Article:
4. NAJEEB says:

    85 % only? i was thinking in the range of 99. I dont know what those 15 pc are driving

    1. William says:

      It would be interesting to see the vehicle range of the EVs that the unhappy 15% ers were driving. My guess is probably under 100 mile range.

      1. Hugo says:

        Hi William,

        Excellent question. I’ve checked internally, and indeed the biggest dissatisfaction comes from people driving lower range electric cars.

  5. CLIVE says:

    Amen to no gas!

  6. Four Electrics says:

    Did they also survey ex-EV drivers? If not, there is some survivorship bias here. The most dissatisfied drivers will no longer drive an EV.

    1. Empire State says:

      This is an excellent, and unassailable point regarding the survey results, if possibly not so for the illustration.

    2. Hugo says:

      Hi Four Electrics,

      As I was one of the people leading the survey, we did ask only to electric vehicle drivers. We don’t know if they’re current or old EV drivers – we generally just asked to people that are driving or drove an electric vehicle for a minimum period of 6 months.

      Cheers,
      Hugo

  7. notting says:

    How many participants only have an EV? Seems to be a low number…

    notting

    1. Hugo says:

      H notting,

      We only asked to electric vehicle drivers. 851 of them replied, and it’s already one of the biggest surveys.

      There’re some others with 2000+, similar responses.

  8. instant tq says:

    someone should come up with 150 kW DC charger Gigafactory, so that every mall can afford to install it on very parking spot. People will pay for goods and pay for 20 mins of fast charge simultaniously in one transaction. It’s as simple as that. Everyone will be satisfied.

  9. Thomas McRae says:

    As a 7 month 2017 volt owner, I almost never charge anywhere but at home. At 10 cents a kilowatt hour at home it makes little sense to pay 6x that amount at commercial charging stations. By the way, am ecstatic about the volt!

  10. JohnMB says:

    Experiences are so varied: Getting solar panels led to getting our first BEV (savings were first reason, then performance, then finally sustainability). Then came the second BEV (tired of “who was going to drive the EV”)..now we installed Level 2, and began to look at local DC charging option now with 2 car-demands on our solar production. Within 7 miles we have FREE combo DC charging available at two dealers (our BMW has two stations, and the Nissan has one). Ideal conditions to benefit from the EV revolution.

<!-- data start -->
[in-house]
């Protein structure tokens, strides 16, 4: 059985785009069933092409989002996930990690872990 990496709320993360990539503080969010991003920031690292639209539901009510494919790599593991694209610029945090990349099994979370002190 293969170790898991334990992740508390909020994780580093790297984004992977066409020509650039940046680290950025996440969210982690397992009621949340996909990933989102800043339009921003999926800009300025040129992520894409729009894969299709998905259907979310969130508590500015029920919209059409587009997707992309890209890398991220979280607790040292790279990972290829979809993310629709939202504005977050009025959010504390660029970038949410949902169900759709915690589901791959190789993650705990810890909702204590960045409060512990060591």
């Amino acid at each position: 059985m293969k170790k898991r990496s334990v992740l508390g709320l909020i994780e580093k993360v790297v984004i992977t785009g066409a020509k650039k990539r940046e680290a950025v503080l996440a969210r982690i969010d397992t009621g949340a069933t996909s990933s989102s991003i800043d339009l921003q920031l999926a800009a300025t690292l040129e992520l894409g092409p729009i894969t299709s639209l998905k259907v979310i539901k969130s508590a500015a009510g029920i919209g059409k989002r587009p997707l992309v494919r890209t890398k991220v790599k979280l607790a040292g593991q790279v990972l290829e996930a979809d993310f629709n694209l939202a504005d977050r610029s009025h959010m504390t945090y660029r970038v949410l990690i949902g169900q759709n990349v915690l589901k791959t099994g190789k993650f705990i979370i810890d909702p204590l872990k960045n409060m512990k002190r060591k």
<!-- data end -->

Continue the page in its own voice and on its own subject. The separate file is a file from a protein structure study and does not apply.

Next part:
1. Pushmi-Pullyu says:

      How often have you actually driven to a dealership for the purpose of using their EV charger, as opposed to using it because you were already there and it was handy?

      I have the impression that most plug-in EV drivers wouldn’t consider it convenient to use a charger located at a dealership, but I’m willing to be persuaded otherwise by people with first-hand experience.

      1. JohnMB says:

        Okay first I’m retired..so will often go to our BMW dealer to get the i3s washed, and then certainly charged. If it’s a quiet day, I can drive there.. charged up.. hanging out.. free coffee.. free popcorn.. go for a walk.. read my current book.. so it’s very convenient (my last session pulled 15+ kWh).

        Only limited by dealers hours of operation. If it’s late at night then EVgo DC usually available. Three in our area and one also within 7 miles. I get 30 minutes free as part of the 1 year CPO BMW i3 promo.

        Right now .029 / kWh is cost of L2 solar charging at home. I guess I bother just because it’s available.

      2. JohnMB says:

        Actually just once this past week just for charger..the other two times, I was in for that free wash. It’s a Pensky dealership and the staff definitely attend to customer satisfaction.

  11. While 98% of my charging is local those out of town trips are critical. And thus the need for charging preferably fast charging. Just because it is not common it does not mean it is not important. Would you buy a house that only has power 98% of the time?

    1. JohnMB says:

      I went all BEV with 2 i3s. Out of town means rent a car…for us that is seldom if at all. One of the BMW dealers does supply free loaners to their i3 customers

  12. Kevin McCormick says:

    My family owns 2 Nissan Leafs, 5 years driving electric, and we can’t imagine going back to gas! We rent a car or fly for trips longer than 200 miles. Minnaepolis has great charging infrastructure, and enough DC fast charging to get me a ways out! I use DC fast charging several times per month, free at Nissan dealerships. I charge my cars with community solar electricity. Love my EV’s

    1. JohnMB says:

      “we can’t imagine going back to gas!”
      Yes NEVER!